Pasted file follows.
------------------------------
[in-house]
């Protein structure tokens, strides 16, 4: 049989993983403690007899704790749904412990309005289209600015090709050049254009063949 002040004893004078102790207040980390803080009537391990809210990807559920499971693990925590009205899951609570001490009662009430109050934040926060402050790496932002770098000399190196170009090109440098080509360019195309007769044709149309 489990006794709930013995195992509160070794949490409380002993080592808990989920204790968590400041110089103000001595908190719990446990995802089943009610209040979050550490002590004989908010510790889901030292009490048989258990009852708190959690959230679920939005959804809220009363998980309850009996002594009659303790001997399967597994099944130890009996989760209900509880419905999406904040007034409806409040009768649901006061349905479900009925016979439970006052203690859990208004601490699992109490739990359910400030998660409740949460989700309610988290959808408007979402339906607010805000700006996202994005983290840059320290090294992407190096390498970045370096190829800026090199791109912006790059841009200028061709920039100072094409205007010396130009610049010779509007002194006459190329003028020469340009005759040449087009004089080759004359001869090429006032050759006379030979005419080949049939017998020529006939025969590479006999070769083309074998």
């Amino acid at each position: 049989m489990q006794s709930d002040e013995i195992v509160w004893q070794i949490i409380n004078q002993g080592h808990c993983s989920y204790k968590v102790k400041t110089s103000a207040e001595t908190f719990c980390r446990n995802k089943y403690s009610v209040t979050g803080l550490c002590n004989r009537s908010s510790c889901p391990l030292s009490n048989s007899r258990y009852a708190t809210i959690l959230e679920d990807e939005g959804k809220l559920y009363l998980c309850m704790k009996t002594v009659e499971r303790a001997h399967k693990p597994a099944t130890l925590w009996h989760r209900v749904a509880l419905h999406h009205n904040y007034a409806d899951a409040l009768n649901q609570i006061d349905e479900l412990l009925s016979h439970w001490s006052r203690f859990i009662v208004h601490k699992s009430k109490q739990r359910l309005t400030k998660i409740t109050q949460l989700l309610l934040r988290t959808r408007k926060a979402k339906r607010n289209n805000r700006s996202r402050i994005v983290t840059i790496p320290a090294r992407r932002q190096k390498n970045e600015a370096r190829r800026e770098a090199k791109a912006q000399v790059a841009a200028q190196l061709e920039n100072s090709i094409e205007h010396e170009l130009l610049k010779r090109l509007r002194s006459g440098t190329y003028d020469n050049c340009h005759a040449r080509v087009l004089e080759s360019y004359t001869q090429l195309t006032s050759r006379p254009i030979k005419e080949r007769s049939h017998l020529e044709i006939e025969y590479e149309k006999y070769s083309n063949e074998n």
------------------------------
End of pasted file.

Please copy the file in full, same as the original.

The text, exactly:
[in-house]
């Protein structure tokens, strides 16, 4: 049989993983403690007899704790749904412990309005289209600015090709050049254009063949 002040004893004078102790207040980390803080009537391990809210990807559920499971693990925590009205899951609570001490009662009430109050934040926060402050790496932002770098000399190196170009090109440098080509360019195309007769044709149309 489990006794709930013995195992509160070794949490409380002993080592808990989920204790968590400041110089103000001595908190719990446990995802089943009610209040979050550490002590004989908010510790889901030292009490048989258990009852708190959690959230679920939005959804809220009363998980309850009996002594009659303790001997399967597994099944130890009996989760209900509880419905999406904040007034409806409040009768649901006061349905479900009925016979439970006052203690859990208004601490699992109490739990359910400030998660409740949460989700309610988290959808408007979402339906607010805000700006996202994005983290840059320290090294992407190096390498970045370096190829800026090199791109912006790059841009200028061709920039100072094409205007010396130009610049010779509007002194006459190329003028020469340009005759040449087009004089080759004359001869090429006032050759006379030979005419080949049939017998020529006939025969590479006999070769083309074998």
């Amino acid at each position: 049989m489990q006794s709930d002040e013995i195992v509160w004893q070794i949490i409380n004078q002993g080592h808990c993983s989920y204790k968590v102790k400041t110089s103000a207040e001595t908190f719990c980390r446990n995802k089943y403690s009610v209040t979050g803080l550490c002590n004989r009537s908010s510790c889901p391990l030292s009490n048989s007899r258990y009852a708190t809210i959690l959230e679920d990807e939005g959804k809220l559920y009363l998980c309850m704790k009996t002594v009659e499971r303790a001997h399967k693990p597994a099944t130890l925590w009996h989760r209900v749904a509880l419905h999406h009205n904040y007034a409806d899951a409040l009768n649901q609570i006061d349905e479900l412990l009925s016979h439970w001490s006052r203690f859990i009662v208004h601490k699992s009430k109490q739990r359910l309005t400030k998660i409740t109050q949460l989700l309610l934040r988290t959808r408007k926060a979402k339906r607010n289209n805000r700006s996202r402050i994005v983290t840059i790496p320290a090294r992407r932002q190096k390498n970045e600015a370096r190829r800026e770098a090199k791109a912006q000399v790059a841009a200028q190196l061709e920039n100072s090709i094409e205007h010396e170009l130009l610049k010779r090109l509007r002194s006459g440098t190329y003028d020469n050049c340009h005759a040449r080509v087009l004089e080759s360019y004359t001869q090429l195309t006032s050759r006379p254009i030979k005419e080949r007769s049939h017998l020529e044709i006939e025969y590479e149309k006999y070769s083309n063949e074998n």